People of South Asian origin are most likely to die from the novel coronavirus after being admitted to hospital than white counterparts, according to a major new study involving tens of thousands of patients.
The study, to be published in the Lancet medical journal on Friday, found that 350 of every 1000 South Asian people admitted to hospital for Covid-19 died compared with 290 of every 1000 white people needing treatment.
The study’s authors have found that South Asians are the only ethnic group to have a greater risk of death in hospital and has partly attributed it to the high levels of Type 2 Diabetes within the community.
35,000 patients were looked at as part of the study in 260 hospitals across England, Scotland and Wales.
Professor Ewen Harrison, from the University of Edinburgh and one of the authors of the study, told the BBC: “South Asians are definitely more likely to die from Covid-19 in hospital. They are 12 years younger on average and they don’t tend not to have dementia, obesity or lung disease, but very high levels of diabetes”.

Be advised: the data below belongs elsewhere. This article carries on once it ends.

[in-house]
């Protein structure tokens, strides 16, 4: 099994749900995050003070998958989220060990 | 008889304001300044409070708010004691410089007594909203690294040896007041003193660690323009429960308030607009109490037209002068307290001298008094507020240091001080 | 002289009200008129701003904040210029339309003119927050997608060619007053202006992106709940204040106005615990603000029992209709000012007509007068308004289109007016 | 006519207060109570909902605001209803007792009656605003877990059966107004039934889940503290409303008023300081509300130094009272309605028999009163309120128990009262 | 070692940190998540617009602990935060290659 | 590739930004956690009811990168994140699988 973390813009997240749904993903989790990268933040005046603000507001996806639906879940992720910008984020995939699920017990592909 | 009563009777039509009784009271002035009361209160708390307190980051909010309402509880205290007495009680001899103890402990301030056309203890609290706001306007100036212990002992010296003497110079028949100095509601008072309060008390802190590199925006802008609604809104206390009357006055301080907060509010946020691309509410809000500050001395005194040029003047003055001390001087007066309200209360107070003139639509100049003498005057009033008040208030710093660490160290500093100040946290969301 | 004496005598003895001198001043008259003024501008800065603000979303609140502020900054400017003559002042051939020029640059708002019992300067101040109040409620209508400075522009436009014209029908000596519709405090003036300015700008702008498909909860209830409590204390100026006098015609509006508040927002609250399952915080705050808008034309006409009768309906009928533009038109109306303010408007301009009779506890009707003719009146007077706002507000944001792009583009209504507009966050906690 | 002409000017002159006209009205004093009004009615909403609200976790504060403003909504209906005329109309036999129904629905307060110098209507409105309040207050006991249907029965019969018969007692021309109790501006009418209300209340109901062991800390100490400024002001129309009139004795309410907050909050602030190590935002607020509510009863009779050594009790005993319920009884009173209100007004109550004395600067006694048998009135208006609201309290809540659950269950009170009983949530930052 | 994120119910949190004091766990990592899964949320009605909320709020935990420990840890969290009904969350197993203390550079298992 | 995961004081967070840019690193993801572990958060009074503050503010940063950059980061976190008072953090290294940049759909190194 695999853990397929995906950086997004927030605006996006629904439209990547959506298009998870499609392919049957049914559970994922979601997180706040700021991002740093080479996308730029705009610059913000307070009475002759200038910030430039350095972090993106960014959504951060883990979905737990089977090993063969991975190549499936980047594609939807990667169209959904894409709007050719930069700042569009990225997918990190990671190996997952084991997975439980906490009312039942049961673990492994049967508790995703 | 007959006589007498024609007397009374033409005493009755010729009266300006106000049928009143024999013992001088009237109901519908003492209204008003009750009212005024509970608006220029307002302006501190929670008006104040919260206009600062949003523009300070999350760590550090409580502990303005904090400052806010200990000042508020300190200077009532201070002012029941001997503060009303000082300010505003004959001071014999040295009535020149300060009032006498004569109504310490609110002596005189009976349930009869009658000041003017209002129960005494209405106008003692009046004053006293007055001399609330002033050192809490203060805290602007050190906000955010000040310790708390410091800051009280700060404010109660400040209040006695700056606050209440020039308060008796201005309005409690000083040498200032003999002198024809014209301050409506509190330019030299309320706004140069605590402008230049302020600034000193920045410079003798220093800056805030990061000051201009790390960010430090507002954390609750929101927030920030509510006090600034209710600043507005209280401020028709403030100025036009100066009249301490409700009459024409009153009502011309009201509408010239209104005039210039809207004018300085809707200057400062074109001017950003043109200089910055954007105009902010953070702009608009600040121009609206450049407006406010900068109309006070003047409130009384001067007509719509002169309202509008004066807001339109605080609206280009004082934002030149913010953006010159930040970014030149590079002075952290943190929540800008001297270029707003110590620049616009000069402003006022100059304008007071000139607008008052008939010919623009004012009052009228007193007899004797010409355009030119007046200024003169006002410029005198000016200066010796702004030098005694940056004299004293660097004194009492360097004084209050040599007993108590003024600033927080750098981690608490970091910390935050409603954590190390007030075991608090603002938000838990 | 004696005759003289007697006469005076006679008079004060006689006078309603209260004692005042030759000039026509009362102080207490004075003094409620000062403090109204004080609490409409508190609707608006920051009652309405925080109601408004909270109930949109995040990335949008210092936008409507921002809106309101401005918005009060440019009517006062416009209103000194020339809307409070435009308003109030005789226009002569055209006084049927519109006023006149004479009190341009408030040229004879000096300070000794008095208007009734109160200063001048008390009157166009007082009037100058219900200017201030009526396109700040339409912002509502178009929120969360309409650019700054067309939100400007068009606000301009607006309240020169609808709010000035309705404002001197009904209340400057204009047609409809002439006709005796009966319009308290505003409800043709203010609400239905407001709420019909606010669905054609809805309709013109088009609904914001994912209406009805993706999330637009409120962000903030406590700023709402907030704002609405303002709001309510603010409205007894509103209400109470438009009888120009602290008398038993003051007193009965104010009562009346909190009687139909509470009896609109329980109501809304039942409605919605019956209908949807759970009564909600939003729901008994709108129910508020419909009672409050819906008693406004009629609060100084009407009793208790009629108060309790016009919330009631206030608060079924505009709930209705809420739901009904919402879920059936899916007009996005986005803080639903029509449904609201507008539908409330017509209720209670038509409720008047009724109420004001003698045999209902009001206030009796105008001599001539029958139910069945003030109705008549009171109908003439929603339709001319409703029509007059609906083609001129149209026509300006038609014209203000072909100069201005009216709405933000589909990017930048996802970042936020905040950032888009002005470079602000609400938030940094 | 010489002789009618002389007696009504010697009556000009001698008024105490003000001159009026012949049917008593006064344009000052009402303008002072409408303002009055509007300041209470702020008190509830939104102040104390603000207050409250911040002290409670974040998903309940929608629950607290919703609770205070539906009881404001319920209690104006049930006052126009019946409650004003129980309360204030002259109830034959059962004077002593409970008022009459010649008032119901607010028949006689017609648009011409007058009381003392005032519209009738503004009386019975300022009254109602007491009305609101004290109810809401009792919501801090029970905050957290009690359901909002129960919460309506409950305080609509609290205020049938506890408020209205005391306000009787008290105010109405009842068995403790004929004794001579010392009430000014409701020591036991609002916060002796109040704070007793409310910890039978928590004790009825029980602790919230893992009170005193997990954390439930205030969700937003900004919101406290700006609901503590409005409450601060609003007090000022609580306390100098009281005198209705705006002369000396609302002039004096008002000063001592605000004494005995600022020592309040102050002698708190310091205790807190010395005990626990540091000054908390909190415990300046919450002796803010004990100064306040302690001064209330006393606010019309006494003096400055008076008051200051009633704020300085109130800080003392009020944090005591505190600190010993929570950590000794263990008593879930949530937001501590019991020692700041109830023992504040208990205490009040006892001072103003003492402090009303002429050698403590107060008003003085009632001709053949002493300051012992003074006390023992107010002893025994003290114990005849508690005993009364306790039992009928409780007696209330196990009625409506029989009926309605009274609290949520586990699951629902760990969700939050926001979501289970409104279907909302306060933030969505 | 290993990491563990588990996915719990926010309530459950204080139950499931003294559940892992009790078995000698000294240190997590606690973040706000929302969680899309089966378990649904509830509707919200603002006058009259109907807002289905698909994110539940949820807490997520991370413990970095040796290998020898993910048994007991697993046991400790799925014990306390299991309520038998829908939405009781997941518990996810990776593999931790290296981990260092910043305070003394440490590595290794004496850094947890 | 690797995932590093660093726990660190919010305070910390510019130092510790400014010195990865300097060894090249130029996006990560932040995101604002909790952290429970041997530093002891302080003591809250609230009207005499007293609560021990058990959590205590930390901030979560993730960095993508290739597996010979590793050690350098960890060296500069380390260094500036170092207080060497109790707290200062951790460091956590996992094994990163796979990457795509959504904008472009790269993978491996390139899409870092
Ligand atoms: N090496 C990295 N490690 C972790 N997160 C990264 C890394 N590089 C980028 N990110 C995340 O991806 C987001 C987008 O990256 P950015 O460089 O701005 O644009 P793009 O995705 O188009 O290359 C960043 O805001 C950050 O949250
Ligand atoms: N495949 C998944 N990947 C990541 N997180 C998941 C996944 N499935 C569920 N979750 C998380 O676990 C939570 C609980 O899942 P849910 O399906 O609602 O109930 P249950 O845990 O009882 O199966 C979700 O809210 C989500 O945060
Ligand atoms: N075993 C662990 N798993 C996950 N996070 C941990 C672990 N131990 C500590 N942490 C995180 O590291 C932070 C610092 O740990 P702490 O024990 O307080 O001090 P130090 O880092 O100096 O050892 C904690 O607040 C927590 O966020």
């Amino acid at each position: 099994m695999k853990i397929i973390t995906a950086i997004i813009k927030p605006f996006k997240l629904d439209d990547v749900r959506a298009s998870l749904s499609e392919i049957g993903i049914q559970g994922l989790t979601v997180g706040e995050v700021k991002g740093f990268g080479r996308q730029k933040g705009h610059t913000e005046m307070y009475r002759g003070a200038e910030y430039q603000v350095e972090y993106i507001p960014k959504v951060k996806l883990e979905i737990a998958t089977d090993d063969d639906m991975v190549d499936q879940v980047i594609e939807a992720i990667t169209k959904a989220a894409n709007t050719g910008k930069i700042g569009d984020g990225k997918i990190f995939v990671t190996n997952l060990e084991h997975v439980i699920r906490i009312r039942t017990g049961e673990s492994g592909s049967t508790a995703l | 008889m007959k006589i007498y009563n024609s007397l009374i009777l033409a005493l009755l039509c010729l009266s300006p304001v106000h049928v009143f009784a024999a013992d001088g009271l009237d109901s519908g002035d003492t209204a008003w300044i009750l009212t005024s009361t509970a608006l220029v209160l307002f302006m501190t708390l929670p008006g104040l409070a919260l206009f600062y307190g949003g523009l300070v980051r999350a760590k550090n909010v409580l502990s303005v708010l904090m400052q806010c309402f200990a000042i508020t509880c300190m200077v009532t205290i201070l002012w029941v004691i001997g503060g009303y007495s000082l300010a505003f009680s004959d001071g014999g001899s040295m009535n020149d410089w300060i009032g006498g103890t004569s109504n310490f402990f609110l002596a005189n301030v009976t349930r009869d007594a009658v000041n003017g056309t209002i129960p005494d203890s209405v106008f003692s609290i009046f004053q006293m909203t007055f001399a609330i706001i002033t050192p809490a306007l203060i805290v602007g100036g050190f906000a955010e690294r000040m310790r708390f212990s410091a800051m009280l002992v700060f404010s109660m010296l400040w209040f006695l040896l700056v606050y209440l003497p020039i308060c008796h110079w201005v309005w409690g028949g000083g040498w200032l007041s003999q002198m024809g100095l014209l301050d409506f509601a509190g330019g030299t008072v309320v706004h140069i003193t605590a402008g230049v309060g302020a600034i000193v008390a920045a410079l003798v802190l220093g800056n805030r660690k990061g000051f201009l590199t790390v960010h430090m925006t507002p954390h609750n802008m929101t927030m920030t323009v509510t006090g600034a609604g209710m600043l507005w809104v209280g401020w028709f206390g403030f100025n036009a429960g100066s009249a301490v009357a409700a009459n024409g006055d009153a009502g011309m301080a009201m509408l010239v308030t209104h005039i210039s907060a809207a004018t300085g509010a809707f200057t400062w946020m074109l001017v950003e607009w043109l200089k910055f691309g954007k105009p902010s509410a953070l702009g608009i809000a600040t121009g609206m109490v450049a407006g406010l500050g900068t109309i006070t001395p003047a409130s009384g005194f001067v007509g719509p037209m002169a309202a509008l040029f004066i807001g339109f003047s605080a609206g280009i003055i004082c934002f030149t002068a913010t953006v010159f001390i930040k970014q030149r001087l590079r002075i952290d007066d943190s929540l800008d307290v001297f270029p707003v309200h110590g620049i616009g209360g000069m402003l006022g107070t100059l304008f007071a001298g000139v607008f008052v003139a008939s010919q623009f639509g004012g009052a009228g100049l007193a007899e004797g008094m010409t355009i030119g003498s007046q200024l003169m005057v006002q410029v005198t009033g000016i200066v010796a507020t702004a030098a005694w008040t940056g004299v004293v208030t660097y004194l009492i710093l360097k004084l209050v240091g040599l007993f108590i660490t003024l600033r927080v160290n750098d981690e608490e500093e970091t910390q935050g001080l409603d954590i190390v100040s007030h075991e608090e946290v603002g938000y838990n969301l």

The findings are expected to influence government policy on who gets priority receiving a vaccine if and when one becomes available.
The study comes amid ongoing concerns that the Covid-19 virus has had a greater impact on Black and Minority Ethnic (BAME) communities in the United Kingdom.
Analysis by Public Health England has shown that people of Bangladeshi and Pakistani heritage were dying at twice the rate of white people while other BAME groups had between 10% and 50% higher risk of death.
A range of factors have been cited as causes – from genetic factors to a lack of trust in the NHS by some migrants who refused to seek help for their illness out of fear that they would be deported.